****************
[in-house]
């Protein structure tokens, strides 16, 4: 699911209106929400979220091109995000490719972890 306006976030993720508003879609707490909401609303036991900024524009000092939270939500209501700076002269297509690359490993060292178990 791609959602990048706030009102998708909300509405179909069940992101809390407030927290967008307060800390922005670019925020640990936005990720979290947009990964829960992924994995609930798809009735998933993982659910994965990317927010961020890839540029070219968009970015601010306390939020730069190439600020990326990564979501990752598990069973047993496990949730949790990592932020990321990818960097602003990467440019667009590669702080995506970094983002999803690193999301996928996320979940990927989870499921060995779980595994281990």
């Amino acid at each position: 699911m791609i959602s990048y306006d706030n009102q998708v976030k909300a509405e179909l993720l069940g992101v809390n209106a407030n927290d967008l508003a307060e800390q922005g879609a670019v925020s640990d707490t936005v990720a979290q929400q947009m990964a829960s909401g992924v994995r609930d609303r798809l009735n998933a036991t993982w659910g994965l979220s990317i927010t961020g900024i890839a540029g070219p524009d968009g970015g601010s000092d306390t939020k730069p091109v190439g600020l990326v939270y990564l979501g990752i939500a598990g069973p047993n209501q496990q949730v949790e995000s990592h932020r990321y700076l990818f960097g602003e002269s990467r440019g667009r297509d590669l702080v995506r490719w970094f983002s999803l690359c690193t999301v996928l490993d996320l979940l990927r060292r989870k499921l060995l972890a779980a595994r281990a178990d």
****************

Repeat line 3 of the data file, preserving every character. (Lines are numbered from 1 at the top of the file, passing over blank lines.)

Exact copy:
């Amino acid at each position: 699911m791609i959602s990048y306006d706030n009102q998708v976030k909300a509405e179909l993720l069940g992101v809390n209106a407030n927290d967008l508003a307060e800390q922005g879609a670019v925020s640990d707490t936005v990720a979290q929400q947009m990964a829960s909401g992924v994995r609930d609303r798809l009735n998933a036991t993982w659910g994965l979220s990317i927010t961020g900024i890839a540029g070219p524009d968009g970015g601010s000092d306390t939020k730069p091109v190439g600020l990326v939270y990564l979501g990752i939500a598990g069973p047993n209501q496990q949730v949790e995000s990592h932020r990321y700076l990818f960097g602003e002269s990467r440019g667009r297509d590669l702080v995506r490719w970094f983002s999803l690359c690193t999301v996928l490993d996320l979940l990927r060292r989870k499921l060995l972890a779980a595994r281990a178990d």